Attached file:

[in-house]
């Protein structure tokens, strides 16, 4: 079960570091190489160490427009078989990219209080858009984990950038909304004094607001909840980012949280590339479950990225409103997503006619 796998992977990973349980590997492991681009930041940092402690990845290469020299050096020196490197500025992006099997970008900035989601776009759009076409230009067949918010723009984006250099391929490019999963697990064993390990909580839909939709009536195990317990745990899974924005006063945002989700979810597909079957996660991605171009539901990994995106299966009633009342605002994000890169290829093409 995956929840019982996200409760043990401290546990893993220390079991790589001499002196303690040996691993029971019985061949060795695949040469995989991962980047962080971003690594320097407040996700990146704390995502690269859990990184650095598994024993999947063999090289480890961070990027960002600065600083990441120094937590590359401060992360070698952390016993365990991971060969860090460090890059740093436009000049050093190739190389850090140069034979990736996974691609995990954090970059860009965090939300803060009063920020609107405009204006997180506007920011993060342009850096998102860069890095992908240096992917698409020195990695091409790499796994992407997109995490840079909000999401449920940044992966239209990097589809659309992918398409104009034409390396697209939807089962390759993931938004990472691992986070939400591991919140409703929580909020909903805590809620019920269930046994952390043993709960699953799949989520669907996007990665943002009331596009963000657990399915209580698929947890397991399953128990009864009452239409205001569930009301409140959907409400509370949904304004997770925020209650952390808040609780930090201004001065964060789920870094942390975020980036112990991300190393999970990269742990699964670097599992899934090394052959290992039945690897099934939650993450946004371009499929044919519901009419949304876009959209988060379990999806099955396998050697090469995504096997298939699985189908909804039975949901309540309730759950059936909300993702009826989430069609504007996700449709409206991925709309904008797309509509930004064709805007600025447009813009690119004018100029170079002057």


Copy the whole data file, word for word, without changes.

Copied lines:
[in-house]
């Protein structure tokens, strides 16, 4: 079960570091190489160490427009078989990219209080858009984990950038909304004094607001909840980012949280590339479950990225409103997503006619 796998992977990973349980590997492991681009930041940092402690990845290469020299050096020196490197500025992006099997970008900035989601776009759009076409230009067949918010723009984006250099391929490019999963697990064993390990909580839909939709009536195990317990745990899974924005006063945002989700979810597909079957996660991605171009539901990994995106299966009633009342605002994000890169290829093409 995956929840019982996200409760043990401290546990893993220390079991790589001499002196303690040996691993029971019985061949060795695949040469995989991962980047962080971003690594320097407040996700990146704390995502690269859990990184650095598994024993999947063999090289480890961070990027960002600065600083990441120094937590590359401060992360070698952390016993365990991971060969860090460090890059740093436009000049050093190739190389850090140069034979990736996974691609995990954090970059860009965090939300803060009063920020609107405009204006997180506007920011993060342009850096998102860069890095992908240096992917698409020195990695091409790499796994992407997109995490840079909000999401449920940044992966239209990097589809659309992918398409104009034409390396697209939807089962390759993931938004990472691992986070939400591991919140409703929580909020909903805590809620019920269930046994952390043993709960699953799949989520669907996007990665943002009331596009963000657990399915209580698929947890397991399953128990009864009452239409205001569930009301409140959907409400509370949904304004997770925020209650952390808040609780930090201004001065964060789920870094942390975020980036112990991300190393999970990269742990699964670097599992899934090394052959290992039945690897099934939650993450946004371009499929044919519901009419949304876009959209988060379990999806099955396998050697090469995504096997298939699985189908909804039975949901309540309730759950059936909300993702009826989430069609504007996700449709409206991925709309904008797309509509930004064709805007600025447009813009690119004018100029170079002057």